Advertisement

George Clooney's racially charged 'Suburbicon' is a dreadful movie for dreadful times

"Suburbicon" star Julianne Moore and director George Clooney stopped by the L.A. Times studio at the Toronto International Film Festival to discuss their new film.

George Clooney's "Suburbicon" opens with a beaming, smirking advertisement for the small town of its title — a booming postwar haven of cookie-cutter ranch homes, neatly manicured lawns and pastel-toned automobiles. It's a sunny, idyllic community that's in for the mother of all wake-up calls.

The town's newest residents, Mr. and Mrs. Mayers (played by Leith M. Burke and Karimah Westbrook), are decent, hard-working and determined to mind their own business, but because they have already committed the crime of being black in 1950s America, it's not long before their presence in the neighborhood brings an angry white mob to their door.

Advertisement

It's an intriguing, loaded setup, and it happens to be rooted in the real-life tribulations of William and Daisy Myers, who in 1957 became the first black residents of Levittown, Penn. That milestone was followed by months of violent racial unrest that tore apart the formerly all-white community. But in filtering a ripped-from-the-headlines story through the prism of satire, "Suburbicon" winds up squandering much of its power. For all that the movie borrows from history, it conveys little in the way of truth.

In the first five minutes alone there are warning signs that Clooney's weakness for loud comic exaggeration might wind up smothering both his premise and his point. The smug voice-over introduction, the overbearing jauntiness of Alexandre Desplat's score, the sitcom-ready shell shock we see in the Suburbicon residents' faces: It's all grotesquely unsubtle filmmaking in a picture whose takedown of Eisenhower-era white supremacy isn't exactly the stuff of nuance to begin with.

Perhaps the most mystifying thing about "Suburbicon" is that, having introduced a sympathetic set of characters in a dangerously fraught situation, the story proceeds to treat the Mayers family as if they were the most uninteresting people in town. Rather than granting us an intimate glimpse behind the clapboard fence that pops up around their front yard, we find our attention diverted toward the house next door, where a frowning businessman named Gardner Lodge (Matt Damon) lives with his wife, Rose (Julianne Moore), and their young son, Nicky (Noah Jupe, a find).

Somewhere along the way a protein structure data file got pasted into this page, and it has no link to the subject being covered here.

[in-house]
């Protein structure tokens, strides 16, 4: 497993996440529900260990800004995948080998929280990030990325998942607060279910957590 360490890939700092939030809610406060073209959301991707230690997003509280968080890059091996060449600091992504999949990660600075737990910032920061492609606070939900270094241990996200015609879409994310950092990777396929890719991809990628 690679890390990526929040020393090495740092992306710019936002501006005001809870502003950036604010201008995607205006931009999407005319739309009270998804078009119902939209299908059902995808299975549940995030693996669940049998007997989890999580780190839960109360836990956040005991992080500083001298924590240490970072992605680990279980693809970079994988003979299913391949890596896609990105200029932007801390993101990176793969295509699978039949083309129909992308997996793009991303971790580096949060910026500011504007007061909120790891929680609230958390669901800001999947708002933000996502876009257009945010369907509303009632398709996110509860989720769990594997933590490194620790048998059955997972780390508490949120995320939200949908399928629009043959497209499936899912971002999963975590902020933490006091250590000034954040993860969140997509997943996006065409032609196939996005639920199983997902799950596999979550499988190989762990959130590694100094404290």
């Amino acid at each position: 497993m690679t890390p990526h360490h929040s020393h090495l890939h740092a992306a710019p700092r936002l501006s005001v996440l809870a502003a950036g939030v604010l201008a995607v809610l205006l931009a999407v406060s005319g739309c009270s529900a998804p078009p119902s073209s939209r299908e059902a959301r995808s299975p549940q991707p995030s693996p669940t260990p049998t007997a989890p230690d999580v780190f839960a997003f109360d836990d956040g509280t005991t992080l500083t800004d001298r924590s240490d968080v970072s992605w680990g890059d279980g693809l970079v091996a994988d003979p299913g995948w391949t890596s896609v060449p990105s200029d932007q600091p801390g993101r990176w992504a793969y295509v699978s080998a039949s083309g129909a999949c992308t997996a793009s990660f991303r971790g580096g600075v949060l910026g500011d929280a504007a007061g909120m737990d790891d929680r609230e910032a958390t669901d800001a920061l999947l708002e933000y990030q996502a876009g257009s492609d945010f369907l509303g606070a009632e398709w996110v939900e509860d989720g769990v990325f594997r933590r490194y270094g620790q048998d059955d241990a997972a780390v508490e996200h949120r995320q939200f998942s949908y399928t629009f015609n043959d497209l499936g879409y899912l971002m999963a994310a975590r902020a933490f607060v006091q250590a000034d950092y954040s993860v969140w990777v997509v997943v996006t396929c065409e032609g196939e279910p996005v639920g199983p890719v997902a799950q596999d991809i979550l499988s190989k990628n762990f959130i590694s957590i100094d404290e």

Rose, paralyzed from the waist down after a car accident, relies on her twin sister, Margaret (Moore again), to help keep the household running smoothly. But smoothness is not in the cards, especially when two chloroform-wielding mobsters (Glenn Fleshler and Alex Hassell) turn up one night and set a lethal chain of events in motion.

Imagine if "Far From Heaven" got knocked up by "Double Indemnity" and then came down with sodium hydroxide poisoning, and you'll have some idea of what happens next in the Lodge household, which is soon filled with enough tortured schemes, wink-wink coincidences and grisly eruptions of violence to furnish a very bad Coen brothers comedy.

Which, in a sense, is exactly what "Suburbicon" is. The Lodges' story has its roots in a screenplay that Joel and Ethan Coen wrote in 1986 — the same year, incidentally, that gave us David Lynch's "Blue Velvet," the greatest dark-side-of-suburbia movie ever made. In dusting off the script, Clooney and his longtime writing partner, Grant Heslov (who are credited as screenwriters along with the Coens) opted to mix in the Levittown unrest as a way to update and flesh out the material for 2017.

Indictments of white privilege don’t get much more extreme or direct than this. They also don’t get much more condescending.


Share quote & link
Noah Jupe as Nicky, left, and Tony Espinosa as Andy Mayers in a scene from the movie "Suburbicon,"